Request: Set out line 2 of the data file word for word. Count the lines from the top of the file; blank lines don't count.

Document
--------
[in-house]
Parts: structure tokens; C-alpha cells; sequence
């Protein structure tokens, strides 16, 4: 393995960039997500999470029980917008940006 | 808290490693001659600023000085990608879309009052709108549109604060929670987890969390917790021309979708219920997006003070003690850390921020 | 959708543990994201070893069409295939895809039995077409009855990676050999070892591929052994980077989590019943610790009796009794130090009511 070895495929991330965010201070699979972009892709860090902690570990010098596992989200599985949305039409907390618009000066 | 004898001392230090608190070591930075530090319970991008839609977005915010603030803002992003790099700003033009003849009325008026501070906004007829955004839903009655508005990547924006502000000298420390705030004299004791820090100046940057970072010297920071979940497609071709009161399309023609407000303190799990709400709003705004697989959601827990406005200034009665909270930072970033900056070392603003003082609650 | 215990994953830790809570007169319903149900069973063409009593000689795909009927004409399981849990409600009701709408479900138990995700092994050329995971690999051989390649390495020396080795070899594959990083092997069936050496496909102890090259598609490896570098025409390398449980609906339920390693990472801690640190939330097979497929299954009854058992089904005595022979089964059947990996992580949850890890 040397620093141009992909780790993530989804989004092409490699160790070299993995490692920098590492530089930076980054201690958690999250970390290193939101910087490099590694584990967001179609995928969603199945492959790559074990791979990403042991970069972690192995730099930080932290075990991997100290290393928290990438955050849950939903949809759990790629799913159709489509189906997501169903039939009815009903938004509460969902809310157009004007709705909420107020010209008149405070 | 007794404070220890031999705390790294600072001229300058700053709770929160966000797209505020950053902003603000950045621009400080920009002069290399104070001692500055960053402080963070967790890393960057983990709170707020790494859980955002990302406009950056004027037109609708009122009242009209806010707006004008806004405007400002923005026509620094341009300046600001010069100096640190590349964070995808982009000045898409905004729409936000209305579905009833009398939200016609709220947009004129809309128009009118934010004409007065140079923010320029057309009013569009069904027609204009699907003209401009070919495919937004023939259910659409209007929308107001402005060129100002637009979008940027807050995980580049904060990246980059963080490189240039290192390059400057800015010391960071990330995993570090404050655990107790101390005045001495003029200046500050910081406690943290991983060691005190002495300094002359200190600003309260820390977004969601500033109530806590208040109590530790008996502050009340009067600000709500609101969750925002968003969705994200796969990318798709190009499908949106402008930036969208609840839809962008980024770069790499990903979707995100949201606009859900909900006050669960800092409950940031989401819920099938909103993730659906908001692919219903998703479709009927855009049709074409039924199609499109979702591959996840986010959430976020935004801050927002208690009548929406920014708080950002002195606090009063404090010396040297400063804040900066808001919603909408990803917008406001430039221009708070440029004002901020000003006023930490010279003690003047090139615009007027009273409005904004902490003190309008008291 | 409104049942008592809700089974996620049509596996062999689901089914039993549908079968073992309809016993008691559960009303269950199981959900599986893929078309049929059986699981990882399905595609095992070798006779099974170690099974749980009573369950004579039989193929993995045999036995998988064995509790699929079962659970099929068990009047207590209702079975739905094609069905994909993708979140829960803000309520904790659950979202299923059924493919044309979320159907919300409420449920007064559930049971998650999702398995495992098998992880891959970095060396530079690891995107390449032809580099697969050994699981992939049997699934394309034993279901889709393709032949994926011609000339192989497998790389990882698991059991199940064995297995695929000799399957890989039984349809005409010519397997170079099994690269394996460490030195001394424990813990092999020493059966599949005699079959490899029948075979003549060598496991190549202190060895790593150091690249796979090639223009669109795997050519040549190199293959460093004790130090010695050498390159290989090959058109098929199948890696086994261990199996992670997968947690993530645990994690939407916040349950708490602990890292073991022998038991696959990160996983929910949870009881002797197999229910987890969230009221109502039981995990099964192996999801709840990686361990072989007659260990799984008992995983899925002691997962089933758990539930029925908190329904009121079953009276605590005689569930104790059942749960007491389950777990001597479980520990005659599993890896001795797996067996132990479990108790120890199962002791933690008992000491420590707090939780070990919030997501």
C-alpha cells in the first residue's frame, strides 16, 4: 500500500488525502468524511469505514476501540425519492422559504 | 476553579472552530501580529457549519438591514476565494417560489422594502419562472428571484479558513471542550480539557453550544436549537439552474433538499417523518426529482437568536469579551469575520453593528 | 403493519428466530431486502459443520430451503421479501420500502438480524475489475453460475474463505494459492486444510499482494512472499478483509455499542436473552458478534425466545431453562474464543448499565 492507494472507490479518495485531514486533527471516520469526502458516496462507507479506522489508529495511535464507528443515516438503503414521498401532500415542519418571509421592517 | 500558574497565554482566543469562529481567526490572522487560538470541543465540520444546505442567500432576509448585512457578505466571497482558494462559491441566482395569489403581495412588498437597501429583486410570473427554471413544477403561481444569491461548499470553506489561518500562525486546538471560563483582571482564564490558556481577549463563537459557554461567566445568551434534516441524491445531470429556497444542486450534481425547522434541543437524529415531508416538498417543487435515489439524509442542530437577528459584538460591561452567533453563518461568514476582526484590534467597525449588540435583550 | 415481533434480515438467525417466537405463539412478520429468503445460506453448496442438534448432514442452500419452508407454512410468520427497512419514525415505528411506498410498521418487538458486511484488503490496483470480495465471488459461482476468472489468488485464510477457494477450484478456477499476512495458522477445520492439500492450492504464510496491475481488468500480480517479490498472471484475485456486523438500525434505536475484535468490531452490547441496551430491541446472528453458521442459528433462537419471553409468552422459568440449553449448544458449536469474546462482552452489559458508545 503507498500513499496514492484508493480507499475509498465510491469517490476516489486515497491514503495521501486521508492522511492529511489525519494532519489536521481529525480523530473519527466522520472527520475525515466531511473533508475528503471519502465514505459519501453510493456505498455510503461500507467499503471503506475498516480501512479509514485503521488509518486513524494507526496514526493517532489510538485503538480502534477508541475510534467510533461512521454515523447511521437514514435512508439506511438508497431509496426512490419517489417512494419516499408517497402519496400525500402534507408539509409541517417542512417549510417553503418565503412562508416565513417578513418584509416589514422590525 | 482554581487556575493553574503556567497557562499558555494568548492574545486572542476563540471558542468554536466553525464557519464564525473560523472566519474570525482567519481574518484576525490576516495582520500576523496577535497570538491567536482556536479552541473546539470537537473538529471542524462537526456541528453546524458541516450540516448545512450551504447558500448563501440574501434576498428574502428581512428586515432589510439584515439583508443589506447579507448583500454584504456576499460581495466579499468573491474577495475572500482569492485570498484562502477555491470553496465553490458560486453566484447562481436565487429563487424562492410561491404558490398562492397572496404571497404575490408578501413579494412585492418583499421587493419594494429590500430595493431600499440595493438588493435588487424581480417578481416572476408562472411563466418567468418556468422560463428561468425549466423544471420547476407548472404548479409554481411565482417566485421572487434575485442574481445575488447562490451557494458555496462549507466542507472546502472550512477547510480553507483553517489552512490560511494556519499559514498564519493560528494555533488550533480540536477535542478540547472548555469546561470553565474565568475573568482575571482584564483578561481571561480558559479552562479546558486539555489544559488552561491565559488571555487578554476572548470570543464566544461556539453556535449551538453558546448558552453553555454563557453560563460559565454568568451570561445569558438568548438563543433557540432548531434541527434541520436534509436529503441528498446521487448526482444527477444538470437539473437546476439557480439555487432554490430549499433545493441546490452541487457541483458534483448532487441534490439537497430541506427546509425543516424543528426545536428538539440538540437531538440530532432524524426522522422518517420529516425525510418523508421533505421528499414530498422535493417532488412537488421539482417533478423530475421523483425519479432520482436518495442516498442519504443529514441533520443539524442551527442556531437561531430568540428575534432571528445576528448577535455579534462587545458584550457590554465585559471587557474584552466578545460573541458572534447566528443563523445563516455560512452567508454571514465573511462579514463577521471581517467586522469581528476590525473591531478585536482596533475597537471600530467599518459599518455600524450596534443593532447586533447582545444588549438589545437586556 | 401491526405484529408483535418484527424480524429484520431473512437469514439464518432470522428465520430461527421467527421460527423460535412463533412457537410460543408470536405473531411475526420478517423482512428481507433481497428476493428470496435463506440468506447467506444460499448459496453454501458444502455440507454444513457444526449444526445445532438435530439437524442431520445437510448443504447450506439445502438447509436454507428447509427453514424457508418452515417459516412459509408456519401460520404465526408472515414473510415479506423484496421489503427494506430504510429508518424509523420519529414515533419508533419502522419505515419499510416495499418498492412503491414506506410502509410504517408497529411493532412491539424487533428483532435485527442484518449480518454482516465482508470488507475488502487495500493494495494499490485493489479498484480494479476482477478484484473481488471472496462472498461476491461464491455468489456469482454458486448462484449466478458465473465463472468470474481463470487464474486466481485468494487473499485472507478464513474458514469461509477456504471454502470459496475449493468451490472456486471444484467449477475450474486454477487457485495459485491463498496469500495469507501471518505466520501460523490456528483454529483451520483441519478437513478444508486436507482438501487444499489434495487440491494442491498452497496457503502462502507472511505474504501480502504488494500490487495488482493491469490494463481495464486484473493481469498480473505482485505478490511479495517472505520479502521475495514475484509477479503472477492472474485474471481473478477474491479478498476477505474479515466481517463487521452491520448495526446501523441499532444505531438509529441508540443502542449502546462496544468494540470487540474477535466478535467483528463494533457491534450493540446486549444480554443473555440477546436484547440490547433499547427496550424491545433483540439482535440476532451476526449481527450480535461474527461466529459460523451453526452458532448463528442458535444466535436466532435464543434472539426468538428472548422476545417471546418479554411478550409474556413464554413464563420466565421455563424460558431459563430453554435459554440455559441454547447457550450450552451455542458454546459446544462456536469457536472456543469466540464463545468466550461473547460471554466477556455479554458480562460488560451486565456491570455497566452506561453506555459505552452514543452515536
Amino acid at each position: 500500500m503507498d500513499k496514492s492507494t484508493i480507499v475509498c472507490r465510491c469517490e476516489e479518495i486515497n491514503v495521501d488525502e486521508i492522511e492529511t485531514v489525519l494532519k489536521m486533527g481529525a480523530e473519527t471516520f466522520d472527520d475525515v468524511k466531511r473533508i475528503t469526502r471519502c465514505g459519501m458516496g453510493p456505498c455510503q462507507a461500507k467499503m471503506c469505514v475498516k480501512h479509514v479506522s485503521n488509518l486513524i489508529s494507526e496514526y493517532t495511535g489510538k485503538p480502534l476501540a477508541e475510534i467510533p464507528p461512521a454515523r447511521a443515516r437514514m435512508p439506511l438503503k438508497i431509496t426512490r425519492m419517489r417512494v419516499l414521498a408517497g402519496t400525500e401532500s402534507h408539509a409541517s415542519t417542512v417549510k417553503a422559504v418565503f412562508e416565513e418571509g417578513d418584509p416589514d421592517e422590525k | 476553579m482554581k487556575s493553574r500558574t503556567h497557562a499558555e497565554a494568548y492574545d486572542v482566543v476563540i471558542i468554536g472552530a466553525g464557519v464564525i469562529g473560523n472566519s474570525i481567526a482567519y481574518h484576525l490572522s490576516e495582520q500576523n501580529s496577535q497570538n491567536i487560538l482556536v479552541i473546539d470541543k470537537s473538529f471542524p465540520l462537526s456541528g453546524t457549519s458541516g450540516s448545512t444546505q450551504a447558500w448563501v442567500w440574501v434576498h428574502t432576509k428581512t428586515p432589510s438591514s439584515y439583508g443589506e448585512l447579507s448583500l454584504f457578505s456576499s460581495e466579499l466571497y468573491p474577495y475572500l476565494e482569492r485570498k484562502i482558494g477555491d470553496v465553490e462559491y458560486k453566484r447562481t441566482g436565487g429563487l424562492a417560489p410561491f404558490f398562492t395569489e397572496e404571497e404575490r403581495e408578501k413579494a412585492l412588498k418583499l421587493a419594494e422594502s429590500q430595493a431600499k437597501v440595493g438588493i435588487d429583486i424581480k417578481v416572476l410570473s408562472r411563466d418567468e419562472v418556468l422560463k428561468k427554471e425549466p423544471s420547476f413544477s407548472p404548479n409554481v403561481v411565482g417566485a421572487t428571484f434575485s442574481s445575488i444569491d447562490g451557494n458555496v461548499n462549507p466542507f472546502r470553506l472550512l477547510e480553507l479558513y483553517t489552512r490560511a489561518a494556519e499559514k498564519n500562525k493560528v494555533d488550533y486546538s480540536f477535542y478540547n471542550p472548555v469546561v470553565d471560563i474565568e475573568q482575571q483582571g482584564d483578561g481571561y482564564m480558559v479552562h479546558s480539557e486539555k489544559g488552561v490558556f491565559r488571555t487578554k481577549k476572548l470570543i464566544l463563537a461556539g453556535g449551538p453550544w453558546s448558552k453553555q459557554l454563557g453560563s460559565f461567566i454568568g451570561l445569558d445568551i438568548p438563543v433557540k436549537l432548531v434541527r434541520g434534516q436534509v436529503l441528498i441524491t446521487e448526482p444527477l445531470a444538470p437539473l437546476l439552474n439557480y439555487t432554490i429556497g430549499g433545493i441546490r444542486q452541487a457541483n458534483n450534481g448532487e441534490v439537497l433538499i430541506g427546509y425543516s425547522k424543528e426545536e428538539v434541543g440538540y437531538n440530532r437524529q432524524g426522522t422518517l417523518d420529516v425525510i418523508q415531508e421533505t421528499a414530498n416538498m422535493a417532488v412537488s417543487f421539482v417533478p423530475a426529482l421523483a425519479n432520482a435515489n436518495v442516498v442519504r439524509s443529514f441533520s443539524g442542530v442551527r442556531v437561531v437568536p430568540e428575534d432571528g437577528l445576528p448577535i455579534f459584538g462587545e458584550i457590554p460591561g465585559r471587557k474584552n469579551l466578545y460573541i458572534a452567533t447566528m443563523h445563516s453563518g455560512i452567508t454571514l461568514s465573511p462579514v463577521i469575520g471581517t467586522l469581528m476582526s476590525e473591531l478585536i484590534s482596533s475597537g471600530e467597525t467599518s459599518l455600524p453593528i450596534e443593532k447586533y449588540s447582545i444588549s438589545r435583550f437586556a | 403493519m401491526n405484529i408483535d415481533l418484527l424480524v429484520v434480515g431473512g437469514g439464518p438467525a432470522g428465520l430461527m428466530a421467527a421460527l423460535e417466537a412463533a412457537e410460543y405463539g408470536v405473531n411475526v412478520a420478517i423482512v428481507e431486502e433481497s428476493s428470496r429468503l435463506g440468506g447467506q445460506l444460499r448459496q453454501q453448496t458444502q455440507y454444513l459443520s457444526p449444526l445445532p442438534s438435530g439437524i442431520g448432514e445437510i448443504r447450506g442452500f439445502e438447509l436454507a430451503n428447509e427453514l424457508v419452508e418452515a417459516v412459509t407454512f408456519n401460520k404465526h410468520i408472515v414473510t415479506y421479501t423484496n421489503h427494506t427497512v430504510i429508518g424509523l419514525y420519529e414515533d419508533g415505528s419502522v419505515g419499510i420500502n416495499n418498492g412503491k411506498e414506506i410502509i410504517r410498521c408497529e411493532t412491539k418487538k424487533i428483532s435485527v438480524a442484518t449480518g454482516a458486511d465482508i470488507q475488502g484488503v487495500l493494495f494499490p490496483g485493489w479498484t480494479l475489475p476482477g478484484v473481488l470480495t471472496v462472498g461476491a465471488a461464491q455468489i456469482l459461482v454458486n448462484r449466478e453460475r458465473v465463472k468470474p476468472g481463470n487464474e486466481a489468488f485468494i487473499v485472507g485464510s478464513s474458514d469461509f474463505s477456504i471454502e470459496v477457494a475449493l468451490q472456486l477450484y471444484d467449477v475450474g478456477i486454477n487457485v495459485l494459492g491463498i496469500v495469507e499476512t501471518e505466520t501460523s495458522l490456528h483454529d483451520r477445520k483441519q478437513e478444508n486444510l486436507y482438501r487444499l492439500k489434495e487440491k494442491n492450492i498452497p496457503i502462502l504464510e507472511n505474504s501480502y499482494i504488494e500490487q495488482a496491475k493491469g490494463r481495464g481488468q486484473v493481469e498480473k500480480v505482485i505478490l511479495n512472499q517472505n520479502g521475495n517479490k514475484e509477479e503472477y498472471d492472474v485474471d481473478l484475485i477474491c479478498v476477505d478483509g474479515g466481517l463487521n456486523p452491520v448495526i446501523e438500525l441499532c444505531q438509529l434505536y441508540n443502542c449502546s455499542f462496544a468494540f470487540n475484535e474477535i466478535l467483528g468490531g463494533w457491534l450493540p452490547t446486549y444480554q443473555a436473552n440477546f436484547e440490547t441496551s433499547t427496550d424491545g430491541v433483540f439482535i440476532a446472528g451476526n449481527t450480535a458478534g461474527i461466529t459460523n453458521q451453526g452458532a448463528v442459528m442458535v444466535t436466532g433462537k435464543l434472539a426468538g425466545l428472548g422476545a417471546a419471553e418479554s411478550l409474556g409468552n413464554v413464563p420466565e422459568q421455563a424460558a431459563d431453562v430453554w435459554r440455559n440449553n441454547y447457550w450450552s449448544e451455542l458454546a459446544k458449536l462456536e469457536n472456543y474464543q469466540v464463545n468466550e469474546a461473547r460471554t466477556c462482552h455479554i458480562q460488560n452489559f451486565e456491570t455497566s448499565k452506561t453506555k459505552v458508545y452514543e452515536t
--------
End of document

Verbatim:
Parts: structure tokens; C-alpha cells; sequence